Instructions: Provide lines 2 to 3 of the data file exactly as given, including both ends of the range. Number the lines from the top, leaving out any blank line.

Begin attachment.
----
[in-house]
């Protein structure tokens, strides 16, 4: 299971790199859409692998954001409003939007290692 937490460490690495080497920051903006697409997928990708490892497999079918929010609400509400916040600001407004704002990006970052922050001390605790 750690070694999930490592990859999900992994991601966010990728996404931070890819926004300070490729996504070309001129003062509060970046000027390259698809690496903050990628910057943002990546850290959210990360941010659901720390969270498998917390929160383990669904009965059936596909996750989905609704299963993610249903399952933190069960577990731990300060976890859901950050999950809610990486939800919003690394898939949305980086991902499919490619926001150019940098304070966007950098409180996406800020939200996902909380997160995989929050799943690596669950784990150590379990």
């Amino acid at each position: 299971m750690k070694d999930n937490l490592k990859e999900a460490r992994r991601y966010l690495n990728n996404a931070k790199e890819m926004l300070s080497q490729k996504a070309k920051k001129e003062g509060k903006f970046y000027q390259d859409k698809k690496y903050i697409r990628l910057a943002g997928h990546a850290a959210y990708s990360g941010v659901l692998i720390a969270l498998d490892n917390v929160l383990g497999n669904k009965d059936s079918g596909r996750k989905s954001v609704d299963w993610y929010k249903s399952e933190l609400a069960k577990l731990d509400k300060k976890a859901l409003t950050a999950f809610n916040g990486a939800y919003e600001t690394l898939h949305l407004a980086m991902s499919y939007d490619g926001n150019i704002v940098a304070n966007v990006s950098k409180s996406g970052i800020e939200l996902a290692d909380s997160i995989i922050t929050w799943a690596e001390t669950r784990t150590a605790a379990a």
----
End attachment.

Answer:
């Protein structure tokens, strides 16, 4: 299971790199859409692998954001409003939007290692 937490460490690495080497920051903006697409997928990708490892497999079918929010609400509400916040600001407004704002990006970052922050001390605790 750690070694999930490592990859999900992994991601966010990728996404931070890819926004300070490729996504070309001129003062509060970046000027390259698809690496903050990628910057943002990546850290959210990360941010659901720390969270498998917390929160383990669904009965059936596909996750989905609704299963993610249903399952933190069960577990731990300060976890859901950050999950809610990486939800919003690394898939949305980086991902499919490619926001150019940098304070966007950098409180996406800020939200996902909380997160995989929050799943690596669950784990150590379990």
């Amino acid at each position: 299971m750690k070694d999930n937490l490592k990859e999900a460490r992994r991601y966010l690495n990728n996404a931070k790199e890819m926004l300070s080497q490729k996504a070309k920051k001129e003062g509060k903006f970046y000027q390259d859409k698809k690496y903050i697409r990628l910057a943002g997928h990546a850290a959210y990708s990360g941010v659901l692998i720390a969270l498998d490892n917390v929160l383990g497999n669904k009965d059936s079918g596909r996750k989905s954001v609704d299963w993610y929010k249903s399952e933190l609400a069960k577990l731990d509400k300060k976890a859901l409003t950050a999950f809610n916040g990486a939800y919003e600001t690394l898939h949305l407004a980086m991902s499919y939007d490619g926001n150019i704002v940098a304070n966007v990006s950098k409180s996406g970052i800020e939200l996902a290692d909380s997160i995989i922050t929050w799943a690596e001390t669950r784990t150590a605790a379990a």